By Rusiripala Tennekone

Sri Lanka has chosen “Market Economy” as the system for the country’s economic
development. Theories governing the market economies emerged in the latter part of 19 th
century. Its advocates believed then that market forces, should operate freely with the
least government interventions. An important aspect of a market economy is that it allows
the laws of supply and demand to direct the production of goods and services and prices are
determined based on the interactions between the public and business. Therefore a market
economy should function with little or no central planning by the government.
State owned enterprises in our country are mainly responsible for the distribution and use
of resources and production decisions. Almost all public services come under the
government, with central planning involved to that extent. A switch over from such a
system to a complete free market economy is therefore a highly complex and complicated
task heavily laden with seriouspolitical and social consequences too important to be
disregarded. The transition itself has to be, therefore, carefully planned.
As it is widely known “A Market Economy” is the creation of a free market system in which
goods and services are bought and sold with the prices determined by the free market,
without government control. It is basically a capitalist system. The changeto such a system
from a society fully pledged itself to social welfare by the state is an uphill task, time
consuming, requiring meticulous planning by the government.
Many prerequisites including a range of legal reforms need to be in place along with
carefully phased out planning of social issues during this transitional process. There is a
continuing debate as to how a given market could be free from total government
intervention for it to become a “free market”. A strong impediment is the inevitable
government intervention that is inalienable in the area of resource allocation.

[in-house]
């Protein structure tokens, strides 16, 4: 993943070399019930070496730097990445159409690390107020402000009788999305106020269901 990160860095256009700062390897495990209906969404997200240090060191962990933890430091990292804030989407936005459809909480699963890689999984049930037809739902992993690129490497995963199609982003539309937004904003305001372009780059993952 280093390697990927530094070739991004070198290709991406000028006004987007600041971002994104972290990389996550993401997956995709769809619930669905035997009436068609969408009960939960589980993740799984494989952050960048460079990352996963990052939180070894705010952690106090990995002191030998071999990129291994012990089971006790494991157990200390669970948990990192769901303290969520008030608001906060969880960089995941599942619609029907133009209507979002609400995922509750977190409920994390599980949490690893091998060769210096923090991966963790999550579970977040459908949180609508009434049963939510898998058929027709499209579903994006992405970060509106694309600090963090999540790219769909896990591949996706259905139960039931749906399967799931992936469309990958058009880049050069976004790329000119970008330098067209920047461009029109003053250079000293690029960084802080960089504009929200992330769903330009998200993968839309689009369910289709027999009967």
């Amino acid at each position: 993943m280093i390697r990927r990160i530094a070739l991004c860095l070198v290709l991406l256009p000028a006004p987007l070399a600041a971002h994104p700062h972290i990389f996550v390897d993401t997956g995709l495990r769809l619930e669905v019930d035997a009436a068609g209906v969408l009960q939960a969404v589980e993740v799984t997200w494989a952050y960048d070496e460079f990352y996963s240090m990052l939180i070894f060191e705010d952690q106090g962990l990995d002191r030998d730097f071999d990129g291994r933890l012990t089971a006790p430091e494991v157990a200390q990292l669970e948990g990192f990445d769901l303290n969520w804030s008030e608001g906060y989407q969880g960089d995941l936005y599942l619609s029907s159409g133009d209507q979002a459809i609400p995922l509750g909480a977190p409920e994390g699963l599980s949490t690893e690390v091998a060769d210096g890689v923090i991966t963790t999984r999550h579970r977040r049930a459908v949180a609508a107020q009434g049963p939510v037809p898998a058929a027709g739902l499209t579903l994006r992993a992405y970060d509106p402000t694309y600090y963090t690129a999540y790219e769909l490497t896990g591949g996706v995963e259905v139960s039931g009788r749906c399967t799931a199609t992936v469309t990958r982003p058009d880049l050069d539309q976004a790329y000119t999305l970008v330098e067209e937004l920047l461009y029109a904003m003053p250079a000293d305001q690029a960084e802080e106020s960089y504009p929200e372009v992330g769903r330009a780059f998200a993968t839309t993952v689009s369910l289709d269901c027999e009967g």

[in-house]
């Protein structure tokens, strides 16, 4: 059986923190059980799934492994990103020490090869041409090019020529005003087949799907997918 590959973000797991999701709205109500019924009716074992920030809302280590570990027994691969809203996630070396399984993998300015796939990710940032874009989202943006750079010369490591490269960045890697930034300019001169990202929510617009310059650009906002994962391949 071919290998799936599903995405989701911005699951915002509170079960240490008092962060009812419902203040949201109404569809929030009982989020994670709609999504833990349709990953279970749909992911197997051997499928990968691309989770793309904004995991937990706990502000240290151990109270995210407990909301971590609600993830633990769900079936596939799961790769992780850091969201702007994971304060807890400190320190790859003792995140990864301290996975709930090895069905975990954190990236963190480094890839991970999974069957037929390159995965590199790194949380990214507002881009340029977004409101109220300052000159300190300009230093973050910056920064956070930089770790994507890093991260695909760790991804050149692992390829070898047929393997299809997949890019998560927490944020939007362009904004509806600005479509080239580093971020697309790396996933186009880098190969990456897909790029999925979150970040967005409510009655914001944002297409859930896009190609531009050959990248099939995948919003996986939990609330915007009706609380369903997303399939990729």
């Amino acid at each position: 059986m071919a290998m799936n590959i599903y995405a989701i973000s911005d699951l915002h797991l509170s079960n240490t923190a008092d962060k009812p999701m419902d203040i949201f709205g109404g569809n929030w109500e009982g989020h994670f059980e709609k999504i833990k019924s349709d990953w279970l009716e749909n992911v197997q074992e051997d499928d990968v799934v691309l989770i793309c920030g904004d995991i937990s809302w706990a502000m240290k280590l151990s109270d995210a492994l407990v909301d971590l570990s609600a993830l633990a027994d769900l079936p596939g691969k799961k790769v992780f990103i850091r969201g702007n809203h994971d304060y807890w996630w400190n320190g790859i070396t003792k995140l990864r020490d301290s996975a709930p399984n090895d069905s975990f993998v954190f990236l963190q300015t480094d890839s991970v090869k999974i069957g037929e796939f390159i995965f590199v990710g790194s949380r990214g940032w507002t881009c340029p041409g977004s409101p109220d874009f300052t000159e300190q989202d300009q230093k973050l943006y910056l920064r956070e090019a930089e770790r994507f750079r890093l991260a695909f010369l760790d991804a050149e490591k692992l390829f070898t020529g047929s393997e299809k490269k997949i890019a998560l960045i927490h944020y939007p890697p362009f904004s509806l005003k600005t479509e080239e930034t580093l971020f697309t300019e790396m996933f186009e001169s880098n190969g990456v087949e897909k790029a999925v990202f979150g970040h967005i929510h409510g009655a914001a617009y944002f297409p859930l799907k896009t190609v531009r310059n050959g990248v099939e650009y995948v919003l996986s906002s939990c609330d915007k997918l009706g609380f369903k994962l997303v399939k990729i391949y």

In pure economic terms, a free market is one which runs under open policies where
governments do not intervene, through subsidies, taxations, price controls and Labour rules.
Bit in such markets the prices could be controlled by monopoly powers. Under such
circumstances the interest of the market participants or the welfare of consumers may be
seriously hampered leading to adverse conditions affecting the efficiency of the free market
One of the important factors for an operation to be a well- functioning free market is the
existence of perfect competition. For the market to be competitive there is a need for
plural buyers and sellers. Any market which does not conform to these will not create a
structure of perfect competition. If there is only one or a few sellers and suppliers to cater
to the requirements of multiple consumers or buyers such a market would be a monopoly.
In a monopoly market a specific entity would increase prices and maximize profits even by
resorting to reduce production. Therefore a need arises for some sort of intervention by
governments to regulate private business behavior that becomes monopolistic. The WTO
and the EU have rules for dealing with such markets with anti- trust laws. Hence there is no

ideal situation of a free market which operates independently free of any regulatory
influences. To maintain the market efficiency and to safe guard the consumer governments
have to introduce laws and regulations.
Some enterprises become monopolies through acquisitions, management controls, and
formation of cartels and integrations of different sorts. Such conglomerates may attempt to
control the production, distribution, sale or price of, or trade in goods or provision of
services. They can even resort to unfair trade practices, such as:-
 Those leading to abuse due to dominant position.
 Engage in technical or scientific development relating to goods or services to the